Almost a week has passed since New Zealand lifted itself out of COVID-19 alert level 4, bringing with it a slight reprieve from the most restrictive times our nation has ever seen.
Never before, and maybe never again, will an entire population come to a standstill in the way it did throughout the month of April. Never again will the majority of us with the smarts required have the opportunity, perhaps even time, to think about how we really feel about the crazy thing we call our lives.
So what does it all mean for the future? Whilst times are still uncertain, if the state of national lockdown taught us New Zealanders anything, it should be just how lucky we’ve always been.
Access to the environment, to our friends, to our work. Most of it wasn’t given a second thought by most prior to all this. Those same old roads, footpaths, lakes and parks, places of work, coffee shops and the people outside of our little circle that we spend the majority of the time trying to please or convince.
Oh, and those glorious takeaways! We sure as hell missed those!
We missed it all during the course of the national lockdown. It tested our mental health, our relationships, perhaps even our very lifestyles. And honestly, it’s about damn time.
The ones that were quick to try and break the rules were class examples of selfish, immature and ignorant. The ones that complained to all that would listen on social media about being stuck at home with nothing to do suddenly realised how meaninglessly frantic their typical day-to-day lives were prior to lockdown, you know the lives where social commitments and keeping everyone in your outer circle matters most? Yeah, those ones.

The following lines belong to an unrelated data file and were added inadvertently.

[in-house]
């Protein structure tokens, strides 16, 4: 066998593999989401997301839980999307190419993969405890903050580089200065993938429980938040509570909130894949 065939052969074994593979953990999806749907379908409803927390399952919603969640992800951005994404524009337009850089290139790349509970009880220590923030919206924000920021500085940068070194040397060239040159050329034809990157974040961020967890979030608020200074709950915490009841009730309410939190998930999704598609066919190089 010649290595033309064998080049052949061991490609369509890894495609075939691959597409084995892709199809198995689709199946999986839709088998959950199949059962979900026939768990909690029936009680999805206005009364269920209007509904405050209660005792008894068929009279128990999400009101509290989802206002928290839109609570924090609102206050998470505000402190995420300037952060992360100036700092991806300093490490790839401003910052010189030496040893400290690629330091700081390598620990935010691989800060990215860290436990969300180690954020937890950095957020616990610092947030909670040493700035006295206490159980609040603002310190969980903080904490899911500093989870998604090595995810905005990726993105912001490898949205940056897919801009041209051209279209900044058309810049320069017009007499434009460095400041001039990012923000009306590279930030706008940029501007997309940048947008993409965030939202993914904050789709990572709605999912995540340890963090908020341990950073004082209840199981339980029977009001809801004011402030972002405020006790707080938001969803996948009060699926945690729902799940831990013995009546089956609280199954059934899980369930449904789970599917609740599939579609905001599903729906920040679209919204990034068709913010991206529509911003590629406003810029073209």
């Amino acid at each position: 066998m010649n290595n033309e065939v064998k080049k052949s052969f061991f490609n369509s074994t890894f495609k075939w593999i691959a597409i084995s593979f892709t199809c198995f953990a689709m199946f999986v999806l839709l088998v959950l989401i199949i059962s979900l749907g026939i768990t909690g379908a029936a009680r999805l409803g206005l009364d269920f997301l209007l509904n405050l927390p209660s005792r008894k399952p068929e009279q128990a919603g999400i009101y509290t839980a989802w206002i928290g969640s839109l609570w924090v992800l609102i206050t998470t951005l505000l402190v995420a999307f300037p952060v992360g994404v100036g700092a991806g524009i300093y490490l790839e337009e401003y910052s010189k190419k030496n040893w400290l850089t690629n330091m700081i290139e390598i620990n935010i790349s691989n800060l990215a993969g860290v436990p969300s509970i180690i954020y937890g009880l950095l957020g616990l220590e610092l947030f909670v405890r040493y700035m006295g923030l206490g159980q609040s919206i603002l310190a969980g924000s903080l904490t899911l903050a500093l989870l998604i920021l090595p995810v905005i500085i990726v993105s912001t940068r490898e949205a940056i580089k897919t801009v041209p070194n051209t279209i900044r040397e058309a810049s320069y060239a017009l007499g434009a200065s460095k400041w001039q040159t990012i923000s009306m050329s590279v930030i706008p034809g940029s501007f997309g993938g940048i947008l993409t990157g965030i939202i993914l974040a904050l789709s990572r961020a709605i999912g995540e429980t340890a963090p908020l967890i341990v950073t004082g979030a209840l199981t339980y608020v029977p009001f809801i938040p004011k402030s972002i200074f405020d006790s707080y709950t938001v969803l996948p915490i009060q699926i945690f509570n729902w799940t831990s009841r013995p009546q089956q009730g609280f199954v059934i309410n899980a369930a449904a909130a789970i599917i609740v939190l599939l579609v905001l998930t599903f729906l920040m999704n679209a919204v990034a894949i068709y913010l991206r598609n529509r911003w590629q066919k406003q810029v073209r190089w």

It all kind of makes me feel happy to be a socially challenges introvert with a very small circle of friends. I didn’t have to miss a whole lot during the lockdown, I had what I needed right there with me (partner, cats, food etc).
Thankfully, the smarts of most shone bright and we managed to do enough to have the restrictions eased somewhat, allowing us to now enjoy some of those basic pleasures like getting a coffee or going out for a quick fish.
The easing of lockdown also allowed some of us to see close family for the first time in over a month, something I personally am very thankful for.
The tone of this blog may bring out a rolling of the eyes depending on your viewpoint on the world around you. But I do implore you, if you couldn’t use this time to take a good look in the mirror and ask yourself some important questions, you’re probably missing the bigger point here.
The point is, the majority of you reading this are privileged, you really are.
I know, it sucks to have that pointed out, but I’m not talking about privilege in the terms of materials. I’m talking about privilege in terms of the options you have in the world around you, many of those options were taken away during the lockdown and it forces you to deal with, and make the best of, the things you actually had on hand and not the things you could get.
Do you feel me? I guess in a roundabout way, what I’m really trying to say here is use the experience of COVID to appreciate the little things in life a little more. If you don’t appreciate those you shared your bubble with, ask yourself why.
COVID should have taught us all a lot of things in all honesty. If it didn’t teach you anything, you’re proving my point.
But don’t worry, there is still time.